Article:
Should tobacco be sold only in pharmacies?

New Zealand is again floating the idea of restricting tobacco sales to pharmacies and specialist retailers

The New Zealand Government has issued a document seeking comment on proposed actions to achieve its Smokefree 2025 goal, which will inform the development of its Smokefree Aotearoa 2025 Action Plan.

“Restricting sales to a limited number of store types would make it substantially more difficult to buy cigarettes,” the document states.

“The result would be to reduce uptake by young people and support smokers who are trying to quit.

“Some commentators have suggested that tobacco products should be sold only in specialist R18 stores.

“Pharmacies have also been suggested as an option that could provide a strong link with smoking cessation advice.”

Associate Minister of Health Dr Ayesha Verrall told Radio New Zealand’s Checkpoint that without implementing change, the country will not meet its smoke-free by 2025 target.

She said that currently around 11.6% of New Zealanders smoke, but the goal had been 5% by 2025.

“So we clearly have to do more,” she said.  

Around 8000 outlets across the country currently sell tobacco, RNZ reported, but the exact number is unknown because retailers do not need a licence to sell it.

However, it is known that there are more of these outlets in Māori communities.

“It strikes me as amazing that for a retailer to sell a sandwich they need to be licensed, but they don’t need to be licensed to sell tobacco,” Ms Verrall said, saying that easy access to tobacco made it harder to quit such an addictive substance.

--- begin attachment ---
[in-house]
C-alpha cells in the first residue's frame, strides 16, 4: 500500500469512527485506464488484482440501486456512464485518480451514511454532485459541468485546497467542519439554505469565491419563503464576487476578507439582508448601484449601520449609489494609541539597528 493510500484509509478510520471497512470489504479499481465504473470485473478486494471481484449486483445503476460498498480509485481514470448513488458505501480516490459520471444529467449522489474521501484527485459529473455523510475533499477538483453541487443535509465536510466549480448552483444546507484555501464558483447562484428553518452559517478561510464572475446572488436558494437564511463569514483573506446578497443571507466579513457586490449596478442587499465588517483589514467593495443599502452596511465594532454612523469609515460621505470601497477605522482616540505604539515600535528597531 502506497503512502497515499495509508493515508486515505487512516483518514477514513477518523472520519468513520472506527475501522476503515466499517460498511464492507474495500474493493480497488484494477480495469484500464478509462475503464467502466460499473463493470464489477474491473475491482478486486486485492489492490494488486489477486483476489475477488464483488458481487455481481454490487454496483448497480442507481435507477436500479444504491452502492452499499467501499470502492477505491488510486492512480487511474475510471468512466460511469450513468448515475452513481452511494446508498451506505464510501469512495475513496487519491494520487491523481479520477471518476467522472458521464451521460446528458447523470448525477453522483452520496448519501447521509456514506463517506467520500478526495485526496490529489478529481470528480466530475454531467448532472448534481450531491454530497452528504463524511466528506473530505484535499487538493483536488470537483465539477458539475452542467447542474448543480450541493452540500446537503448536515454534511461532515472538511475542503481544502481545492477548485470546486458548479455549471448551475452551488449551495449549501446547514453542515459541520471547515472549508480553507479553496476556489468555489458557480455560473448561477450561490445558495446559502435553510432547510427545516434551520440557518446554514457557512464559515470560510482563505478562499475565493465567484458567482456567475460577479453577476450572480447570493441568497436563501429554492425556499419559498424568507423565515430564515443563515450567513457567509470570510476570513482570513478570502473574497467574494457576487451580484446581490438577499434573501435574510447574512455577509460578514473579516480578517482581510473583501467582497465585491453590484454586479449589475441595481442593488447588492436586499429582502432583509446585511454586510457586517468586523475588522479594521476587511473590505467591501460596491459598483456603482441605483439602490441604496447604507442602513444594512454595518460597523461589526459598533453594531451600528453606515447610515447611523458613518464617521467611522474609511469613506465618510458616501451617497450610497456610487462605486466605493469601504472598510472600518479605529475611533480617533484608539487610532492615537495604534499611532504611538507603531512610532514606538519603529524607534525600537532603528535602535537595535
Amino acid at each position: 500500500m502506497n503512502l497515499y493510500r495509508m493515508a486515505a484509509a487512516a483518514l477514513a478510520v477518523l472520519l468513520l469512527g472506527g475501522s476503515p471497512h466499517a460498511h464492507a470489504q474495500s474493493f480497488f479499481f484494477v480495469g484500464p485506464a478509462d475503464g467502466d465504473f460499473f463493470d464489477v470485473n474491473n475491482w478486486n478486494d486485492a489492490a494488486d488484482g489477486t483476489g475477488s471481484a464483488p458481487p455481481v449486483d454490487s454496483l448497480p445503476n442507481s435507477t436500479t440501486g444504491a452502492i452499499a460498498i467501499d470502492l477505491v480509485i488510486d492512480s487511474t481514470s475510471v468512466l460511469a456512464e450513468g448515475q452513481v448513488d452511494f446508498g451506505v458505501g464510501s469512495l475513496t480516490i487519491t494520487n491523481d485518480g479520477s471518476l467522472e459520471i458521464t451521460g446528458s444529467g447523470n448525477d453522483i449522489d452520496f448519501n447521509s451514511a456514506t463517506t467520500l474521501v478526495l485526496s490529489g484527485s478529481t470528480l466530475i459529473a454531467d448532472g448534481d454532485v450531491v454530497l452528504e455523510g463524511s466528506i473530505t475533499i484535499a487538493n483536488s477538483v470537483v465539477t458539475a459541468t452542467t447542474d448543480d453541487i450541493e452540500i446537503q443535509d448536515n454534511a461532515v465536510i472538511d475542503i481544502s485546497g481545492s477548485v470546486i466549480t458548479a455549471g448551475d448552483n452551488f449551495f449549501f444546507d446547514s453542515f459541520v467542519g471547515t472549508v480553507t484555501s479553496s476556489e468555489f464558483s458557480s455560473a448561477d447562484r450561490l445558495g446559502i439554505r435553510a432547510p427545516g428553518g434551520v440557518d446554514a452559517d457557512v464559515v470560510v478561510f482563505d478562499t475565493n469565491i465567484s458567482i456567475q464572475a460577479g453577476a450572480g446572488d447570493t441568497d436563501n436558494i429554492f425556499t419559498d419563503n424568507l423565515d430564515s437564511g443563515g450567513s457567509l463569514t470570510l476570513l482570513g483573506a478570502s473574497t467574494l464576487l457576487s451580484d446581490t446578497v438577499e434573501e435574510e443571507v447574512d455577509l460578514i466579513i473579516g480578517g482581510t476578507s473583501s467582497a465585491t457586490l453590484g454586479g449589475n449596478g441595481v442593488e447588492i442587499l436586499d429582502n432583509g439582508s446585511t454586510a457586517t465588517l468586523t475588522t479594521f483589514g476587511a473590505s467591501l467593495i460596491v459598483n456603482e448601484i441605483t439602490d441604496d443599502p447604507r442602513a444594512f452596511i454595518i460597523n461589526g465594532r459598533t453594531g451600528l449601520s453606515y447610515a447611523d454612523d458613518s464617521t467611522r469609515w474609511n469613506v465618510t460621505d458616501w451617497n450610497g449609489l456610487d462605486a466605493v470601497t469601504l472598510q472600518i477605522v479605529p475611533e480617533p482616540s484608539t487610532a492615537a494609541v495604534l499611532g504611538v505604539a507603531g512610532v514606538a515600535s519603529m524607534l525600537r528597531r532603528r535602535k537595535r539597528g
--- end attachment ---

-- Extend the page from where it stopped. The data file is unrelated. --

“Pharmacies are staffed by health professionals,” she said.

“So it puts the sale of tobacco in a harm minimisation frame and puts it more in line with say the methadone program where people with an addiction, come to a health professional to get tobacco. 

“This is something we want to hear from retailers, pharmacists and other professionals on.”

New Zealand is also considering increasing the age at which people can buy cigarettes by one year, each year, with the aim of creating an entire generation which has not been able to buy tobacco.

The concept of reducing the availability of cigarettes, including making them available in pharmacy and other limited outlets, has been gaining some momentum in New Zealand.

A recent University of Otago study found that pharmacies would be second to petrol stations in reducing the number of tobacco outlets per smoker: there would be only one tobacco outlet per 582 smokers if cigarettes were only sold in pharmacies.

Lead author Dr Louise Marsh from the Social and Behavioural Research Unit in the University’s Department of Preventive and Social Medicine said that positives could include reduced operating hours, reduced opportunities for minors to access cigarettes, and that pharmacists are already able to provide smoking cessation interventions.

Restricting cigarette sales to pharmacies has also been suggested in Australia.

In late 2020, a new tobacco “endgame” centre, the Centre for Research Excellence on Achieving the Tobacco Endgame (CREATE) was created. Its director, Associate Professor Coral Gartner, said that this was one option to reduce smoking, as was putting cigarettes on prescription.

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